The controller will be directly control the charge currents in order to keep the battery in his design limits (maximum/minimum voltage, current, power etc.). It must be easily to change since there are numberless strategies. The charge current is a variable that also must be saved.

The write out equations as in previous post are indeed correct and p is fixed to zero.

But my main problem lies in the solver it-self, as in previous post already said you would expect that he return the green and blue curve. But instead for u₂, he is given back the orange curve instead of the green curve. The solver knows the changes of q since he adopt them in the u₁ solution, this is easily visible in the moments between 0 and 5 where u₁ is fixed due to well-chosen values of p and q. If the solver would use the orange curve of u₂ in all moments u₁ would not fixed, but instead continous linear decreasing like in the last moments.

Apologies, I mixed up the plots. Yeah, it is strange that the “solution” looks like that.

It seems like the mechanism that turns u2 into an “observed” variable (because it’s not really a dynamic variable, it is not part of the variables of the ODE system in the end), doesn’t actually record the values, but assumes that the value is always the one at the final time :thinking:

At least that would make sense if the observed variable is just equal to a parameter which is (?) assumed to be constant.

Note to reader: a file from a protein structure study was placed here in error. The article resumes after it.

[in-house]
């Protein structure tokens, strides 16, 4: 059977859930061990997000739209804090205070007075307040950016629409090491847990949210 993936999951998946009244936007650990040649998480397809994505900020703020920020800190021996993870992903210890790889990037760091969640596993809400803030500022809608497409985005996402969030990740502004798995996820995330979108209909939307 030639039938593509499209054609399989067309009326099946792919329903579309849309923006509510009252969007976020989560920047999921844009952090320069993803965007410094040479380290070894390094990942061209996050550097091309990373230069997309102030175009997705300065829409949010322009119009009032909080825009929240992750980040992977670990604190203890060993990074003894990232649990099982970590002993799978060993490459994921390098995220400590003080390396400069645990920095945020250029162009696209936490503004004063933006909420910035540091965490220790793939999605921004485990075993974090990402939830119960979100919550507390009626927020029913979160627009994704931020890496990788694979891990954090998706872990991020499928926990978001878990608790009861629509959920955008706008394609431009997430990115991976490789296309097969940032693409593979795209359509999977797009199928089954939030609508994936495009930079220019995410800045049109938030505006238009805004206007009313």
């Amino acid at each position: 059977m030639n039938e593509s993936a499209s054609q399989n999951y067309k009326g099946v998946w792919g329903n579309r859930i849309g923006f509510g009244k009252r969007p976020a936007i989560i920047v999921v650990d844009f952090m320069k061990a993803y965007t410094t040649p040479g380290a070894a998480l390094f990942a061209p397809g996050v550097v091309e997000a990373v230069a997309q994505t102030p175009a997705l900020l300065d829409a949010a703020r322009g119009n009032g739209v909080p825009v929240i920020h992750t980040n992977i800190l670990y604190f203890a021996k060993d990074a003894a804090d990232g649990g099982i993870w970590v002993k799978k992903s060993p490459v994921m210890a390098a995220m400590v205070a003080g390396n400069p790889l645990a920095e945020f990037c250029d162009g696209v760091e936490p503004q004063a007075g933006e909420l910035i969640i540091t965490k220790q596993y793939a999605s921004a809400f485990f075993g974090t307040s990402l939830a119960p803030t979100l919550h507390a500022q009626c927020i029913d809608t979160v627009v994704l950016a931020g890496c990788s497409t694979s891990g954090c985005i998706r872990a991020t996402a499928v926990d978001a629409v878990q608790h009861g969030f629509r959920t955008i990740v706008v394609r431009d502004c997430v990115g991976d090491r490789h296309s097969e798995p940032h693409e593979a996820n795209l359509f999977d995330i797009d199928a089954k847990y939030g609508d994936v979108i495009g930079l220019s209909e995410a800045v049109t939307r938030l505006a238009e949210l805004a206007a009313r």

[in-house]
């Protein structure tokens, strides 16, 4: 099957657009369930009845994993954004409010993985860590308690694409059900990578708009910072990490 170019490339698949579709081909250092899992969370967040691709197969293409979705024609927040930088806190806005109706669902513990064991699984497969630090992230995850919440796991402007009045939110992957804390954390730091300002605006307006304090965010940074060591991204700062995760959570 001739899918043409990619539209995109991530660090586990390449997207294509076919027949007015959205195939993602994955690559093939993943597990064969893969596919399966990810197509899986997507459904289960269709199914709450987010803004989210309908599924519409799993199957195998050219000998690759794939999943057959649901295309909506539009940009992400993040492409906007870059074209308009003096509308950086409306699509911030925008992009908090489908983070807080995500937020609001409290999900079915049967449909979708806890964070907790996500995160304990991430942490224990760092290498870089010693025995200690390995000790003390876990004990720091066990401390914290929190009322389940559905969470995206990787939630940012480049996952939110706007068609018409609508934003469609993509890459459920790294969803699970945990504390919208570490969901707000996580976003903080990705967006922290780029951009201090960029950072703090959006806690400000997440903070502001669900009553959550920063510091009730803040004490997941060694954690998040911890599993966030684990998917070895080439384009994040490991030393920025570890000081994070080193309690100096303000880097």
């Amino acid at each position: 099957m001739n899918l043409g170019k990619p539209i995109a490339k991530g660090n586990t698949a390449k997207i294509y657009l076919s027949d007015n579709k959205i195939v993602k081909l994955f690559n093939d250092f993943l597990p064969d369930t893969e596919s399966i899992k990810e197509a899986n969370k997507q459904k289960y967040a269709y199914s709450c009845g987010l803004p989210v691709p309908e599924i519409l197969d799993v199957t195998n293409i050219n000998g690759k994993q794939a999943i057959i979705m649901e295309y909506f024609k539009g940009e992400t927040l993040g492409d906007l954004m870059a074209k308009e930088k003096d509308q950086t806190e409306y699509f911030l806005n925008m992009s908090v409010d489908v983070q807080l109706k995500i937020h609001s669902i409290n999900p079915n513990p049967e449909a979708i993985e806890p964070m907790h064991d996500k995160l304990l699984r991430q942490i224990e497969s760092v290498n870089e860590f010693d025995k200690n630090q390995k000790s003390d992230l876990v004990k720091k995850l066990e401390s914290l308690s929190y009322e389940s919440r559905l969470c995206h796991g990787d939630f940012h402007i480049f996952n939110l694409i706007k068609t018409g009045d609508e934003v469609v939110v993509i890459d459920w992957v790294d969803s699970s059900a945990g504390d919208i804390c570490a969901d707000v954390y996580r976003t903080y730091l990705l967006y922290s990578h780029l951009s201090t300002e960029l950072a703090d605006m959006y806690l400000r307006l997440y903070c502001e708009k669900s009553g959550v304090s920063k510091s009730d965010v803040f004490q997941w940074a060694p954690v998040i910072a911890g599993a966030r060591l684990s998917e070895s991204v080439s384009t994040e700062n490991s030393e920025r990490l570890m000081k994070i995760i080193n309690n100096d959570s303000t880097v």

Here’s what I did to find out more about what’s going on, in case it helps you or someone else.


The code was run with Julia 1.10.2 and

  [961ee093] ModelingToolkit v9.5.0
  [1dea7af3] OrdinaryDiffEq v6.74.0
  [91a5bcdd] Plots v1.40.2
  • check what are the actual variables and observed quantities of the system (the variable u2 is correctly identified as one that is not actually dynamic)
julia> unknowns(smp_sys)
1-element Vector{SymbolicUtils.BasicSymbolic{Real}}:

julia> observed(smp_sys)
1-element Vector{Equation}:
 u2(t) ~ q
  • use Chtulhu to “descend” into the function call that extracts the solution (I find this very useful to quickly check which functions are called, especially when there is a lot of dispatch going on – since the types here have a lot of parameters, you might want to turn off the type information by pressing t while in the descend mode)
julia> using Cthulhu
julia> @descend sol[u2]
# lots of output here, press `t` to turn off all the type info and see the source code

# after a few more descends, we arrive at

function _getindex(A::AbstractDiffEqArray, ::ScalarSymbolic, sym)
     elseif is_observed(A, sym)
         return observed(A, sym).(A.u, (parameter_values(A),), A.t)

  • the function above looks like a broadcastet call of whatever observed(A, sym) returns over the values of u and the times. The parameter values in (parameter_values(A),) are just the values at the end of the integration though

My best guess is that dynamically changing parameters should also be labelled as dynamic in some way. Otherwise, the values of the “observed” quantities is assumed to only depend on the values of the variables and the (constant) parameters.

Perhaps it is possible to use a time-dependent function instead of the parameter on the right-hand side of your ODE?